That contemplative sisters are making CDs that top the music charts indicates a desire in society for contemplative music: music that expresses truth, goodness and beauty, music that brings peace (which St. Augustine aptly terms "the tranquility of order," so absent from the hectic pace of modern lifestyles), music that ultimately draws the listener to the source of all these, to God Himself.
Were you drawn to sacred music in high school or even earlier? How did music impact your formation as a young Catholic?
I was drawn to sacred music when I was still quite young; I remember that my favorite tapes as a 7 year-old were recordings of the Trapp Family Singers, whose repertoire includes sacred as well as folk and classical music. From that age through high school, I studied classical piano and often learned hymns and other sacred music for keyboard. As a student at Thomas Aquinas College, I sang in the College Choir and there was able to sing the a capella, polyphonic music that I had enjoyed as a child.
This exposure to sacred music throughout my education helped to form my faith by teaching me love and reverence for sacred things through the beauty of music.
Why did you choose to attend Thomas Aquinas College?
I chose to attend Thomas Aquinas College because it integrated classical and Catholic education; I was fascinated by the liberal arts program, with its consideration and discussion of original sources, introducing the student to the perennial questions with which mankind has always grappled, but I was further drawn by the Catholic identity of the school, which orders this program of studies in order to lead the student from the contemplation of created truth to the contemplation of God Himself.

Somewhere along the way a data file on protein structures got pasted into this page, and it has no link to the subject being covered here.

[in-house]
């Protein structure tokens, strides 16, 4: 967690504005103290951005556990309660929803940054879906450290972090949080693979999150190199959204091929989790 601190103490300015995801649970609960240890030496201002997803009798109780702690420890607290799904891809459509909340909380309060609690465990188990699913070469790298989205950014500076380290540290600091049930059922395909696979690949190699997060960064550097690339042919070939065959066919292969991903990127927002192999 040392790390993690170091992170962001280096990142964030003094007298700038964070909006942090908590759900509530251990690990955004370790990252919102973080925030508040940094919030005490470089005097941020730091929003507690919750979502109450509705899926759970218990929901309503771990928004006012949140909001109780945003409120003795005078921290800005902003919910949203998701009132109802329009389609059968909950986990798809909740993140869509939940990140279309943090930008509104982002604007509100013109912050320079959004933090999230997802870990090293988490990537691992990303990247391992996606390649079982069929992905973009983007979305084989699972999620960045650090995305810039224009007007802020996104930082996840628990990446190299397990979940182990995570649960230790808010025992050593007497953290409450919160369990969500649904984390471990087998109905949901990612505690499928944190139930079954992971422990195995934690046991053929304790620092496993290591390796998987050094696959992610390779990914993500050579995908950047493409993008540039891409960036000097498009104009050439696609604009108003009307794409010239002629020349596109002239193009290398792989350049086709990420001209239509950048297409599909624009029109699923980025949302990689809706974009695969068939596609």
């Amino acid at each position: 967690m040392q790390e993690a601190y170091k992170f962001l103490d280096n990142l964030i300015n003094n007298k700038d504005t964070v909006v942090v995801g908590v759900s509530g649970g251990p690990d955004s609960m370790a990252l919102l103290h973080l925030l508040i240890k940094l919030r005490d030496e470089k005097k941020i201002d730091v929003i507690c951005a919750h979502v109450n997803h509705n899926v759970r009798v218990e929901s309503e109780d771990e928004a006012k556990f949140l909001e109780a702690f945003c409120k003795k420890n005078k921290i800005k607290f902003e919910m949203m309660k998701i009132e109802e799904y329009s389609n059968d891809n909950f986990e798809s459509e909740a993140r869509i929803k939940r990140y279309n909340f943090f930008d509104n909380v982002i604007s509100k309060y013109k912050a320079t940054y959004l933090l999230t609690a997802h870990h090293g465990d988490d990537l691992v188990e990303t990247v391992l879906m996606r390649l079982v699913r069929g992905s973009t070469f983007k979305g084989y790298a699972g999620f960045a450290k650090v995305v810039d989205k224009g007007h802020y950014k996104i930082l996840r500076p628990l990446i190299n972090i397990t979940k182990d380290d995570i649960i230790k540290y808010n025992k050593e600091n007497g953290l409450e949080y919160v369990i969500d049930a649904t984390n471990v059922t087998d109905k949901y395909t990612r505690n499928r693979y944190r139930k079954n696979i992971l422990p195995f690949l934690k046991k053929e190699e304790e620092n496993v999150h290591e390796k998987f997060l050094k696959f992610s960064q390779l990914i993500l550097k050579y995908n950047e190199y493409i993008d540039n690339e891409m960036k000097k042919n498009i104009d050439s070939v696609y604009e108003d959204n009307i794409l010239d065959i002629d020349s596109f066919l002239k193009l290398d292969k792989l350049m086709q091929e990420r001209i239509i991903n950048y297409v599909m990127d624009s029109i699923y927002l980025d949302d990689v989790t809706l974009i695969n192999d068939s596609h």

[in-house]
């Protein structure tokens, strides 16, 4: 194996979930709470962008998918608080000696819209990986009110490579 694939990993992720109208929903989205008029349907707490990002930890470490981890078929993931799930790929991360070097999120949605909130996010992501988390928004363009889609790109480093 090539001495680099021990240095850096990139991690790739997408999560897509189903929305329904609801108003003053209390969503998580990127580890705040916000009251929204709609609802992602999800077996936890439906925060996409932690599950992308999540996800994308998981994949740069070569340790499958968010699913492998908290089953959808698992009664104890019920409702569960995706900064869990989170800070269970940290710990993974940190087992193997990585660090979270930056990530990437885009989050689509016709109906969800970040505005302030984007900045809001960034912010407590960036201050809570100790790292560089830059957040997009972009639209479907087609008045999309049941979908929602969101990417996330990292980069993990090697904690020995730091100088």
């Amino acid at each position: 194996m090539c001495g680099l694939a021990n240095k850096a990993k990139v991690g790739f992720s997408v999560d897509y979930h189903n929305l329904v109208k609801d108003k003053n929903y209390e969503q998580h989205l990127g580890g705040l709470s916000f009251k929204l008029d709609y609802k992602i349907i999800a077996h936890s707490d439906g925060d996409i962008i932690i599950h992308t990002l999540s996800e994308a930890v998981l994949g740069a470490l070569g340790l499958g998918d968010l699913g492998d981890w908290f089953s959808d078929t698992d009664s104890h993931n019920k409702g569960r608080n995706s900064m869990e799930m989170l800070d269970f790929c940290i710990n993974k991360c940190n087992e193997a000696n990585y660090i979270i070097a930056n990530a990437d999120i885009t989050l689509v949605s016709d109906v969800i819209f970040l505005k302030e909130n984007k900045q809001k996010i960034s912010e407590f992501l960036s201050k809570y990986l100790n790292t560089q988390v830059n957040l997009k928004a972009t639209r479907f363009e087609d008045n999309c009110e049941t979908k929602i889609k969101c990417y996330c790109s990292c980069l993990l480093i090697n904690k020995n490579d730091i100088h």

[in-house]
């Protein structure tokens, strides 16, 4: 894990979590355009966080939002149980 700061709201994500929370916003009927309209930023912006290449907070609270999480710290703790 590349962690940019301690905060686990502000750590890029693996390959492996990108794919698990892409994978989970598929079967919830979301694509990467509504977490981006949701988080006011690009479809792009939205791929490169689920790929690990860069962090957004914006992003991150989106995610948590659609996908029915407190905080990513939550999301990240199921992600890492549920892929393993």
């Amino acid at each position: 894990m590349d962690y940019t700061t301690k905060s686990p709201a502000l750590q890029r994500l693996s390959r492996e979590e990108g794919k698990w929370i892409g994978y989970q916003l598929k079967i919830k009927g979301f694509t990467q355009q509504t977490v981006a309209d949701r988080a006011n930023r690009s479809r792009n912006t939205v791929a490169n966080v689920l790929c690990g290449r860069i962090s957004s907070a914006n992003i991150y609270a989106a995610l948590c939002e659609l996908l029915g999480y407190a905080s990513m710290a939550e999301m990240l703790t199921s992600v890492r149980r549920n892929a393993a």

What was your experience of the liturgy and sacred music while at the College? Did it help in the discernment of your vocation?
At Thomas Aquinas College, I was introduced to the Latin Ordinary Form of the Mass, often accompanied by the Gregorian Schola or the a capella polyphonic choir. The use of the liturgical language made a great impression on me; I found that I preferred to pray in the language of the Church. Both at TAC and later at the ITI, I often would join groups of other students to chant the Divine Office in Latin, particularly the Office of Tenebrae during Holy Week. This love for chanting the Office in Latin eventually became one of the principal factors in discerning my religious vocation. I realized that if I decided to become a religious, especially a contemplative religious, then this would be the way that I would want to pray. Through Latin and the ancient chants, I was able to enter into the mind and heart of the Church and pray with her voice.